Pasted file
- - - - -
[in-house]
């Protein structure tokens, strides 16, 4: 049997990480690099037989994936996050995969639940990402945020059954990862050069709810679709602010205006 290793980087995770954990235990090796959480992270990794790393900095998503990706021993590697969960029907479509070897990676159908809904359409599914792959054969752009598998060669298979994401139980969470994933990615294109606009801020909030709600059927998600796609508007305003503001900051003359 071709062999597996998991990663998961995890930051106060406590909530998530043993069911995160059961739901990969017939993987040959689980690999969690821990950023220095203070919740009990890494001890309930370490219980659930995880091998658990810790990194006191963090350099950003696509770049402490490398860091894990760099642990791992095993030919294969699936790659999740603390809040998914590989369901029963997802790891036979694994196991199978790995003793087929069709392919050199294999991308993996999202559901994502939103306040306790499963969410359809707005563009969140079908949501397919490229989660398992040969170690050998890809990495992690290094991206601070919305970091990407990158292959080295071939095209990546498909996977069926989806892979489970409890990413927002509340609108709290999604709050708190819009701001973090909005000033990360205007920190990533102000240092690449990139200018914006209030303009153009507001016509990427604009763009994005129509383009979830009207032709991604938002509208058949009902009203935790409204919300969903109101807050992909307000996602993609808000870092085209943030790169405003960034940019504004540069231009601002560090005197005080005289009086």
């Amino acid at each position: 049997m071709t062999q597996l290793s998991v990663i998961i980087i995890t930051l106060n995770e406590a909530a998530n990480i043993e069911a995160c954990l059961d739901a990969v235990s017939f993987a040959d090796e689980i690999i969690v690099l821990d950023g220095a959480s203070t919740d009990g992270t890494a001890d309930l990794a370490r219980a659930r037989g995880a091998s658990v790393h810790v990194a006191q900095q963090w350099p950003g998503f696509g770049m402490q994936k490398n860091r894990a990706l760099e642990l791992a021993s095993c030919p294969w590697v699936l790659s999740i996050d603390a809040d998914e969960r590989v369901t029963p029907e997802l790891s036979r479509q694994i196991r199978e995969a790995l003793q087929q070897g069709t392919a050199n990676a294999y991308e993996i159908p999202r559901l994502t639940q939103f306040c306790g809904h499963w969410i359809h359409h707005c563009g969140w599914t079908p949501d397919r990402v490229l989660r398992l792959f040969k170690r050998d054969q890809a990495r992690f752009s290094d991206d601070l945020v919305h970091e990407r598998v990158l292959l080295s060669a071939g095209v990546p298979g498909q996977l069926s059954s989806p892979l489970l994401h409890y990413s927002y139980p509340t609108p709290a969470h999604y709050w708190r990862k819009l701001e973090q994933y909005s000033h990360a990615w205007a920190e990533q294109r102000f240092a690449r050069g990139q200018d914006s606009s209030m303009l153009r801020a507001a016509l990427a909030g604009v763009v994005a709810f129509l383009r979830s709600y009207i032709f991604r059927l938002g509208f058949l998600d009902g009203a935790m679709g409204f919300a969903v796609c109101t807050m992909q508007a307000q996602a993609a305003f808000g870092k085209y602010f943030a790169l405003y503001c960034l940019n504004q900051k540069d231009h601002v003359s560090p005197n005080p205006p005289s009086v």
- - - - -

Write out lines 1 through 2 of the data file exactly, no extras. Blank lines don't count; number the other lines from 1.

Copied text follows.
[in-house]
């Protein structure tokens, strides 16, 4: 049997990480690099037989994936996050995969639940990402945020059954990862050069709810679709602010205006 290793980087995770954990235990090796959480992270990794790393900095998503990706021993590697969960029907479509070897990676159908809904359409599914792959054969752009598998060669298979994401139980969470994933990615294109606009801020909030709600059927998600796609508007305003503001900051003359 071709062999597996998991990663998961995890930051106060406590909530998530043993069911995160059961739901990969017939993987040959689980690999969690821990950023220095203070919740009990890494001890309930370490219980659930995880091998658990810790990194006191963090350099950003696509770049402490490398860091894990760099642990791992095993030919294969699936790659999740603390809040998914590989369901029963997802790891036979694994196991199978790995003793087929069709392919050199294999991308993996999202559901994502939103306040306790499963969410359809707005563009969140079908949501397919490229989660398992040969170690050998890809990495992690290094991206601070919305970091990407990158292959080295071939095209990546498909996977069926989806892979489970409890990413927002509340609108709290999604709050708190819009701001973090909005000033990360205007920190990533102000240092690449990139200018914006209030303009153009507001016509990427604009763009994005129509383009979830009207032709991604938002509208058949009902009203935790409204919300969903109101807050992909307000996602993609808000870092085209943030790169405003960034940019504004540069231009601002560090005197005080005289009086």